Wegman’s videos, which took as their inspiration everything from the slapstick tradition of Charlie Chaplin, Buster Keaton and Harold Lloyd to popular TV and radio shows of the 1950s and 60s, such as the Bob and Ray Show, were part of a current of so-called “visual puns” that was especially successful in Los Angeles at that time: Baldessari teaching the alphabet to a plant, Ruppersberg lecturing on Houdini while trapped in a straitjacket, or Ader falling from the roof of a bungalow. The spontaneity, simplicity and sense of humor of Wegman’s early work was the perfect introduction to the Copley Gallery program and a crucial contribution to the developing vocabulary of West Coast Conceptual art.
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“The environment in LA seemed to be a very good one for me. But at the same time I found myself in the middle of really big, conflicting, groups of artists. There were the color painters. There was the Larry Bell school. The Pop-artish thing. I moved there with the artist Robert H. Cumming. Later he taught in Orange County, at Fullerton. He and I were friends from Massachusetts. We were both teaching in Wisconsin. He was really important. We did a very early show together at Bradford Junior College, Massachussets.”
“I met Claire through Bill Leavitt and Al Ruppersberg. I think my work became known after I was included in the 24 LA Artists show [at the Los Angeles County Museum], and the other show of LA artists, at the Hayward Gallery in London. I was also in When Attitudes Become Form and documenta, so people knew about me.”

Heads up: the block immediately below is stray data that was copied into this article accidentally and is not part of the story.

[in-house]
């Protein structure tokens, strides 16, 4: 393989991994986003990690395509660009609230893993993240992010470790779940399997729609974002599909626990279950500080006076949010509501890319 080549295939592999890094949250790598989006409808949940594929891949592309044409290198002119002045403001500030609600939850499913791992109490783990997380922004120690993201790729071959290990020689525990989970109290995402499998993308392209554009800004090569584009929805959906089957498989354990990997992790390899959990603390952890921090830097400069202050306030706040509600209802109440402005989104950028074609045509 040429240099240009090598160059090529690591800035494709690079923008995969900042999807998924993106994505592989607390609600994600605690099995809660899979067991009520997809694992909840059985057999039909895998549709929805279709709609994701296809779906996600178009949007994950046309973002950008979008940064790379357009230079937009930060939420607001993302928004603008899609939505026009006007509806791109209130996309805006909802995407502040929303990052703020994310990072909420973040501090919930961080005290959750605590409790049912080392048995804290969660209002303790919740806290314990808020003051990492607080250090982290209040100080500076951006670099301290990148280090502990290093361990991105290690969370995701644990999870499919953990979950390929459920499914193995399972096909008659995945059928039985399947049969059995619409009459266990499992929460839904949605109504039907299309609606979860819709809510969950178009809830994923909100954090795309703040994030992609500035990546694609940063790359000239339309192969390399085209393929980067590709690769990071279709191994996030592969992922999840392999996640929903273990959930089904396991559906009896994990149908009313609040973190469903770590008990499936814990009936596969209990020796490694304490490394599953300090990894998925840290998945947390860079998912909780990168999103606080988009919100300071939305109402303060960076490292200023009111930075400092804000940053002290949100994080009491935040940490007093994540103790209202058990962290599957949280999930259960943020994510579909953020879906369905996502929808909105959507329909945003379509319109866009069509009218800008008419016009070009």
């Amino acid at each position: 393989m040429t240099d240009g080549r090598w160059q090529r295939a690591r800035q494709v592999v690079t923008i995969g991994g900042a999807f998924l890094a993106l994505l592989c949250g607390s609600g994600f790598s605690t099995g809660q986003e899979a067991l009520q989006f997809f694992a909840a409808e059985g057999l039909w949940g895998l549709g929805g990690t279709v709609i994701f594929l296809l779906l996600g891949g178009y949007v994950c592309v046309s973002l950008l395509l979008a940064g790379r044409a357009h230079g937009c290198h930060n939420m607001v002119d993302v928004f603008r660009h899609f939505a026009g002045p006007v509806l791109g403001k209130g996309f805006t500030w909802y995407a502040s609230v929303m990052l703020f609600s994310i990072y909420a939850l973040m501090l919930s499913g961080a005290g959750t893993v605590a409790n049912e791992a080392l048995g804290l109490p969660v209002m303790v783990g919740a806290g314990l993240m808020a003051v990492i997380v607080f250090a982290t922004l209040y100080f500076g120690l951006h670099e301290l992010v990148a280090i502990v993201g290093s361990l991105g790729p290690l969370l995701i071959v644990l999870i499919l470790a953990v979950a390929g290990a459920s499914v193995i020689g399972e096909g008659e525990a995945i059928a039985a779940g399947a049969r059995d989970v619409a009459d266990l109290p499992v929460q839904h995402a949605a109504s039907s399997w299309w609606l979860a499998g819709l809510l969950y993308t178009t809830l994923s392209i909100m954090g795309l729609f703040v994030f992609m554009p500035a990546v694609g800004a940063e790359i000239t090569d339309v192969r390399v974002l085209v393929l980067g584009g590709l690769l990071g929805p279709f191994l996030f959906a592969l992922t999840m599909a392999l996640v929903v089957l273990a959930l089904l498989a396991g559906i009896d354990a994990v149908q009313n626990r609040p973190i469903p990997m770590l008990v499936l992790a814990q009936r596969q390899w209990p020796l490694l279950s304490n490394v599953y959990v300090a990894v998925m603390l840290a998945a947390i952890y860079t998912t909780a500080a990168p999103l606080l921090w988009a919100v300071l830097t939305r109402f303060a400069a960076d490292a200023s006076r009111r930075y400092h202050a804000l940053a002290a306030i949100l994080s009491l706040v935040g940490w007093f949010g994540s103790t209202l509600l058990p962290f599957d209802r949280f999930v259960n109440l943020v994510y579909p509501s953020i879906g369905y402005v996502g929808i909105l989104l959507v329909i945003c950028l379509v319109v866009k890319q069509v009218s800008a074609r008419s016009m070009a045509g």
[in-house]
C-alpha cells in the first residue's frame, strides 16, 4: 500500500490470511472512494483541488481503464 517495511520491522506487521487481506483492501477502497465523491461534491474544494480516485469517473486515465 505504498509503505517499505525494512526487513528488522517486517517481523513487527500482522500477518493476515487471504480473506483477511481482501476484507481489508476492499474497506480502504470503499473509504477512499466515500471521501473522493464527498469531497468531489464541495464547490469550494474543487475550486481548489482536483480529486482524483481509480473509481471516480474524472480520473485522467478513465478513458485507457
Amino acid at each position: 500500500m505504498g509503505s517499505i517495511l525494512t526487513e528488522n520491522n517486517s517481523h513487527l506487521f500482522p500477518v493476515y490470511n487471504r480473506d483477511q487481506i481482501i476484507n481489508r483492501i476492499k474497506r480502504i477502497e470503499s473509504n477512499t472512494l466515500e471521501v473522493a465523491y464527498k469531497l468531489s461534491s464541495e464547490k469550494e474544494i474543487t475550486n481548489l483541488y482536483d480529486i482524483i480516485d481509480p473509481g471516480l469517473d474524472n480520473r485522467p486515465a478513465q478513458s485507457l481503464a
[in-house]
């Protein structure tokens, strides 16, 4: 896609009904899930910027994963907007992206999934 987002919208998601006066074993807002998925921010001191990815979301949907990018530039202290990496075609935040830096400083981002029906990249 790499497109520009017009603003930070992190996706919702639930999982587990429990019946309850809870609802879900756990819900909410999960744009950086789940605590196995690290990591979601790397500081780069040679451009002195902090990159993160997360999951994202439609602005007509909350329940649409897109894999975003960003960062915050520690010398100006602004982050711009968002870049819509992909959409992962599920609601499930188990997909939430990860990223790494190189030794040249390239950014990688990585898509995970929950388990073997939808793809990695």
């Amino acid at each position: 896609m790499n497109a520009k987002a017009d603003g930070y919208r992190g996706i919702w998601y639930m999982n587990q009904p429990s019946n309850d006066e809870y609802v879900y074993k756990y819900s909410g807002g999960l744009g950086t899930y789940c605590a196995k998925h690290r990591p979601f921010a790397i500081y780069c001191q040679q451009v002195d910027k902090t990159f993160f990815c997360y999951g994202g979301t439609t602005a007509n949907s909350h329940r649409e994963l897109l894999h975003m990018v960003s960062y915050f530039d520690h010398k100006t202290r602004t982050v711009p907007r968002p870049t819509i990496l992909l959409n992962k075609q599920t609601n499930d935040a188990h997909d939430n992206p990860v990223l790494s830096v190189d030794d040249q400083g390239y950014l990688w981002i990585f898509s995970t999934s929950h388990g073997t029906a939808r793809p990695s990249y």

“I remember Claire told me stories of walking along the beach with Man Ray, and how he would do little things for her. She had this amazing background! I really liked the show with Claire, but it was like one of those trees that falls in the woods and no one hears it. I was also in When Attitudes Become Form, but no one noticed my work there either. I showed some drawings and pieces with fiberglass screen”.
“The video reels [at the Copley show] would have probably been reels 1, 2, and 3, all the video work I did up until that moment. In 1970 I lived in San Pedro, and taught at Cal State in Long Beach. The next year I lived in Santa Monica. The little duplex that I had in San Pedro was very handy, I got a lot out of it. It took me a while to get to know how to work again when I move to Santa Monica which was a more traditional art studio space but once I did the work really changed. I also had a hard time when I moved to New York in 1975 because I didn´t have a skylight so I had to learn about lighting. The photographs that I took in New York from 1975 to 1978 were pretty depressing. Then, in 1979 I started to work with the 20 x 24 Polaroid camera and everything changed again.”
“In the Copley show there were fifty drawings that I pinned to the wall. Later I sent the same drawings to Illeana Sonnabend and she was very annoyed, furious, because she “couldn’t” sell a piece of paper [laughs].”
“The drawings were complimentary to the photos and videos. Making a drawing seemed the most basic thing you can do: pencil on paper. They were not sketches, they were pieces in themselves. Elegant, minimal. The drawings fit in an AGFA box, and I would travel with them everywhere. It was perfect. I wanted to reach an audience, but I didn’t have any connections to museums. I liked that drawings could be easily reproduced. Whether it was a reproduction or the original you would still get it. I think I came up with this idea when I was living in the Midwest, working, and I wanted people to see my work through publications or video that could be broadcast…. So it was about building an audience without a museum.”